March 20, 2023

What to do on the more remote islands of The Bahamas

The island of Bimini offers some of the best sportfishing and scuba diving in The Bahamas, just 50 miles off the Florida coast.
If you’ve visited The Bahamas, chances are you went to Grand Bahama, New Providence, or Paradise Island, the more developed islands. But how about islands like Eleuthera, the Exumas, or the Abacos? Visitors to the Out Islands will find fewer crowds and more untouched nature, making these hidden gems worth planning a trip around.

The Exumas
Home to some of the prettiest waters in The Bahamas, this string of islands and cays offer secluded beaches, pristine landscapes, and local hospitality. A boat tour of the islands can’t be beat, and don’t forget to stop by and see the famous swimming pigs on Major’s Spot Cay. Visit George Town to experience the laid-back local lifestyle and enjoy an authentic Bahamian meal. Be sure to explore the 176-square-mile Exuma Cays Land and Sea Park, a nature preserve with some of The Bahamas’ best sea life and coral reefs. Another must-see is the Tropic of Cancer Beach, a flawless stretch of secluded sand.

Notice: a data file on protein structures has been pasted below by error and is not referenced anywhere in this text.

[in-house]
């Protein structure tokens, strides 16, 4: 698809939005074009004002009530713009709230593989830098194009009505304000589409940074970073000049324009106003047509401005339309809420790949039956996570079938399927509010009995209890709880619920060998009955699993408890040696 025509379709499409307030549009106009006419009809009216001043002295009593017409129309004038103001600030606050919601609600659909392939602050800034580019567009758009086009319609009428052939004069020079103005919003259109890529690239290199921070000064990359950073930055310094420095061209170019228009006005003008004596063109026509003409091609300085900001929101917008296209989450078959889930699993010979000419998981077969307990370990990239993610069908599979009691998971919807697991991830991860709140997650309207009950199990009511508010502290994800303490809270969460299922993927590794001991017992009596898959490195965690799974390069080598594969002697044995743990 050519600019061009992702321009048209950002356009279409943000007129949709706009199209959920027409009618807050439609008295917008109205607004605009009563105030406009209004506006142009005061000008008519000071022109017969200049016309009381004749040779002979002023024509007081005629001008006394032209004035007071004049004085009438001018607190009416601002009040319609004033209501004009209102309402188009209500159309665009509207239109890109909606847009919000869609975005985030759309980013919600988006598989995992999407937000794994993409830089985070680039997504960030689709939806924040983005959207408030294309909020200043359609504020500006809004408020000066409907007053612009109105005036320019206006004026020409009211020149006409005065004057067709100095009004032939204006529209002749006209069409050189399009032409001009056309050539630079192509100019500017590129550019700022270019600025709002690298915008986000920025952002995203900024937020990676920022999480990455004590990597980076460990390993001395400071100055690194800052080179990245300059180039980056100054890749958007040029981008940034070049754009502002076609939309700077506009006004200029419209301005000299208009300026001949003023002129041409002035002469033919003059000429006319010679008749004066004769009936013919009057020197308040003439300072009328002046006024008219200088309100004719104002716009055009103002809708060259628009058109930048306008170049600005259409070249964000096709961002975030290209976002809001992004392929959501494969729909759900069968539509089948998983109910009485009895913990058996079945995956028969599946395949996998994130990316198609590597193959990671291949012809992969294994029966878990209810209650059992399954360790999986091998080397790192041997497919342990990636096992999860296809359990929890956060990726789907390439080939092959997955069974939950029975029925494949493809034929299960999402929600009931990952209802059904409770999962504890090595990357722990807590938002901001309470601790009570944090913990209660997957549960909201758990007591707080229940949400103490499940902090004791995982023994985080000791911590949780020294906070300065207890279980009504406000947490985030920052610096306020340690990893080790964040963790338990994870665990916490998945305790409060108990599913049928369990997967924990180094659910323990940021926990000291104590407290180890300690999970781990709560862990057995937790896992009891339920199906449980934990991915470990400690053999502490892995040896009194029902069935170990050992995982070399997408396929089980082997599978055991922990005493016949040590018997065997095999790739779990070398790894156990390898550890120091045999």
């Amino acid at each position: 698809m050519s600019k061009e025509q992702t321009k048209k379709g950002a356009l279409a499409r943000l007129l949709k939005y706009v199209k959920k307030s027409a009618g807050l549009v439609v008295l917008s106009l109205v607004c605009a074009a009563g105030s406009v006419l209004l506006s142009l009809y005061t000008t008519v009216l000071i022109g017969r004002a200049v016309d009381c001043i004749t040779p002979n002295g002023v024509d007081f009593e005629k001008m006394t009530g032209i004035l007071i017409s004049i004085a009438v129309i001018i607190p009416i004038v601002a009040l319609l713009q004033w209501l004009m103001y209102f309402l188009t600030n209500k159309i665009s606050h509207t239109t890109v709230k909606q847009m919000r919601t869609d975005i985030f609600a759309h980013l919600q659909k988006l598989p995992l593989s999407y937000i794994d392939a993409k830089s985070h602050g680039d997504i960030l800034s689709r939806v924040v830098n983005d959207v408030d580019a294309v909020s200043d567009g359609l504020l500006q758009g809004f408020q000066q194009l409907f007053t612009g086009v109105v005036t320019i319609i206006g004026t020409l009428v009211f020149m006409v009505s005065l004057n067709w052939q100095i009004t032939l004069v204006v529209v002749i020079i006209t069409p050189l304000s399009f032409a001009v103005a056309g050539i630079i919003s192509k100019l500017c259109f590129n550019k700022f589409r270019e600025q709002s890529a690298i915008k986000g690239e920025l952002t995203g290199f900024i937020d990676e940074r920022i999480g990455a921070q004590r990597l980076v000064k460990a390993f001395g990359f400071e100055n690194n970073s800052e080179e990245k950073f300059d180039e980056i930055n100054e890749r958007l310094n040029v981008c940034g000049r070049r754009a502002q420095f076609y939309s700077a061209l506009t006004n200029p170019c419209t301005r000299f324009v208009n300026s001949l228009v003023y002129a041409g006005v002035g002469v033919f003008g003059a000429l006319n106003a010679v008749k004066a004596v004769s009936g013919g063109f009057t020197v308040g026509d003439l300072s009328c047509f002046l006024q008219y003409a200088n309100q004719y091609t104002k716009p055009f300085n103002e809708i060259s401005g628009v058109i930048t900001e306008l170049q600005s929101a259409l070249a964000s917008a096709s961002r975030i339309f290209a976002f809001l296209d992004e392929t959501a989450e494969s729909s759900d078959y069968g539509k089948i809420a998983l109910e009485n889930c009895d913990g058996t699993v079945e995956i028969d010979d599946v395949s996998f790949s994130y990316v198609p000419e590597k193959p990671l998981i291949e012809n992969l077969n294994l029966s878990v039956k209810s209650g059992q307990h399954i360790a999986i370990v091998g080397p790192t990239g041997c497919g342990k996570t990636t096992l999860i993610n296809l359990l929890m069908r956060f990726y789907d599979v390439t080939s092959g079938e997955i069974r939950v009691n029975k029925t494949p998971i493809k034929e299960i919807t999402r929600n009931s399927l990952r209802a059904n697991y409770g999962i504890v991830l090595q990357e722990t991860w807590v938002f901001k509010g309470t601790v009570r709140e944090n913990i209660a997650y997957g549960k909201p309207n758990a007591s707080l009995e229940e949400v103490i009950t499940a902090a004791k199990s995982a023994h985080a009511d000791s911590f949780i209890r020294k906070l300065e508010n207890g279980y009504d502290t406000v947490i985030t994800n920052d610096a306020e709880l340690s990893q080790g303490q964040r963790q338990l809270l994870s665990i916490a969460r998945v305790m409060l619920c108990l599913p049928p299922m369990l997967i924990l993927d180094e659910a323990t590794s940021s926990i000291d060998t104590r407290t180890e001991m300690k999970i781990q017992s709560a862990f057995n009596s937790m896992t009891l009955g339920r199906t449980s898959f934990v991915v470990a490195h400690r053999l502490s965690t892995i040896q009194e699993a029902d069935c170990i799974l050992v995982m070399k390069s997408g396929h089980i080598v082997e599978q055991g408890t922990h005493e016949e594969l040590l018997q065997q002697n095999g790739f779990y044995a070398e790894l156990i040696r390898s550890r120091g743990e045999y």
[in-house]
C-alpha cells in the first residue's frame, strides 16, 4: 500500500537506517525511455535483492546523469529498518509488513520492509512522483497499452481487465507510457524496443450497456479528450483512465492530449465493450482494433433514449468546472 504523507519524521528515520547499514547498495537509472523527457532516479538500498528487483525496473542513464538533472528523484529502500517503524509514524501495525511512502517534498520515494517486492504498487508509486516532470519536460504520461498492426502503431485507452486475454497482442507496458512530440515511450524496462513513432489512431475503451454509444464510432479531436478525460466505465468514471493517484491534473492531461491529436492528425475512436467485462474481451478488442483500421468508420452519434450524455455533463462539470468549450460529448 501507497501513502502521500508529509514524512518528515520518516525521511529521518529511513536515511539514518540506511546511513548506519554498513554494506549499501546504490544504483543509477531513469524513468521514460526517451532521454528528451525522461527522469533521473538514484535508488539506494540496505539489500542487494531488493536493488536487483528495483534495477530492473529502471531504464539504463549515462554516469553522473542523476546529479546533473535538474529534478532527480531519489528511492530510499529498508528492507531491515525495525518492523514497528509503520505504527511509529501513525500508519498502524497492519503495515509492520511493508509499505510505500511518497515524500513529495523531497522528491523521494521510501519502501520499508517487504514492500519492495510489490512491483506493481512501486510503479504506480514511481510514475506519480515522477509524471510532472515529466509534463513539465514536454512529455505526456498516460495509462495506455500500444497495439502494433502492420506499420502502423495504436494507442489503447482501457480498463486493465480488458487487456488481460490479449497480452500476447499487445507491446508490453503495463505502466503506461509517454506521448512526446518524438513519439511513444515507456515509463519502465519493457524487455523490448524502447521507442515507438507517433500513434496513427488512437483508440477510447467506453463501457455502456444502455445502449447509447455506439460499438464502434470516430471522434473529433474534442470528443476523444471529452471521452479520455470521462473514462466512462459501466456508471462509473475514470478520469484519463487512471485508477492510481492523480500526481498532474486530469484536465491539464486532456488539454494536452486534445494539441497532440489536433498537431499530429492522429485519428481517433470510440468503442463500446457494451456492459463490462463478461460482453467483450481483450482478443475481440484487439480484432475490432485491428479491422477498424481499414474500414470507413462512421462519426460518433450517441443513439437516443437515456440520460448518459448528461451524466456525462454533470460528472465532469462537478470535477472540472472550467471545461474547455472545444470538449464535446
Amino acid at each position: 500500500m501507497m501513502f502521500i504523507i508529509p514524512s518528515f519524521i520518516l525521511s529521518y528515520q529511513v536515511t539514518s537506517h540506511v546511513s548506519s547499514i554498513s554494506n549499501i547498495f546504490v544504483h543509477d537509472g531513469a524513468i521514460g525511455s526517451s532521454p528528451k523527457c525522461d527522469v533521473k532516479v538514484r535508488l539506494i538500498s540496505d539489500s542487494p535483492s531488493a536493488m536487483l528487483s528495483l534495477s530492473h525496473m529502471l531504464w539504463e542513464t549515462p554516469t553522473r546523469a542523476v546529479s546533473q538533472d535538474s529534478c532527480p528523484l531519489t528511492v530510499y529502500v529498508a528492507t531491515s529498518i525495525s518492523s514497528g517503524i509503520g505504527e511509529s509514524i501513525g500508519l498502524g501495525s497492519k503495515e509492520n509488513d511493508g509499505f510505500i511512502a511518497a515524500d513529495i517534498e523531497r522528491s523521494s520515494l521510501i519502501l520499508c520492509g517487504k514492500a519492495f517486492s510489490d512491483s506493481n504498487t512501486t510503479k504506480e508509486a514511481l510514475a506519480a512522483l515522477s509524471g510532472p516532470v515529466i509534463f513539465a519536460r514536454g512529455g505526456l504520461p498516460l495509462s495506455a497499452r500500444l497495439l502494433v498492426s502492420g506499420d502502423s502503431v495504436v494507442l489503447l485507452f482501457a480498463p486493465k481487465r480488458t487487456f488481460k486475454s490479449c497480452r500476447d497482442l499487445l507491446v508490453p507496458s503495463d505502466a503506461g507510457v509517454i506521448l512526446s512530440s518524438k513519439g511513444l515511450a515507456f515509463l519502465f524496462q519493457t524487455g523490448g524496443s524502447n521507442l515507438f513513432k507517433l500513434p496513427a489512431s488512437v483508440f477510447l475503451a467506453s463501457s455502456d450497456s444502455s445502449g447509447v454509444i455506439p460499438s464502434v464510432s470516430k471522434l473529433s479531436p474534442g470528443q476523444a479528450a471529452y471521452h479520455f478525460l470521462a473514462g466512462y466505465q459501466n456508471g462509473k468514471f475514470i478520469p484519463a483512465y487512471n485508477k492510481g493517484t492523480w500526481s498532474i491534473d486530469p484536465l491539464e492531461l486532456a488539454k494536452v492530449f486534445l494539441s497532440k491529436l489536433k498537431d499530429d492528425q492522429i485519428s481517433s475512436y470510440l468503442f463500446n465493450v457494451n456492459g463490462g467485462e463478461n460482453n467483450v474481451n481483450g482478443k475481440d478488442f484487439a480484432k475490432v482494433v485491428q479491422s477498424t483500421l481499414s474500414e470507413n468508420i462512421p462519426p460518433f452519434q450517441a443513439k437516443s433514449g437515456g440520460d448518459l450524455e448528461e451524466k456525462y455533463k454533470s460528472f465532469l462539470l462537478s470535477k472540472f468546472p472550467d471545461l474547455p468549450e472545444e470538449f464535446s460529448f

Eleuthera & Harbour Island
Miles of barrier reefs, beautiful beaches, and sprawling pineapple fields draw visitors to these islands. On Eleuthera, Gregory Town is the pineapple capital of The Bahamas, while Surfers Beach boasts some of the best surfing spots in the island chain. The famous pink sand beaches can’t be missed on these islands – the best known is Harbour Island’s Pink Sands Beach, but colorful coastline can be visited over 35 miles on Eleuthera as well. Both islands are also home to quaint New England architecture that make for enjoyable sightseeing.

The Abacos
Some of the most charming colonial towns in The Bahamas can be found in the Abacos on Green Turtle and Elbow Cays. Great Abaco Island and Little Abaco serve as the “mainland,” with a lively downtown scene in Marsh Harbour. Elbow Cay is also home to the iconic Elbow Reef Lighthouse, one of only a few manually operated lighthouses in the world, while Guana Cay is known for Sunday barbeques on the island’s tall and scenic sand dune. Wherever you are, be sure to get out on the water – the Abacos is considered one of the world’s top boating and sailing destinations.

The largest and most sparsely developed island in The Bahamas, Andros is the place to be for nature enthusiasts. Attractions here include the world’s third-largest barrier reef, stunning blue holes, and the Tongue of the Ocean, a mile-deep abyss filled with sea life. The best activities on the island include diving, snorkeling, kayaking, fishing, and hiking.

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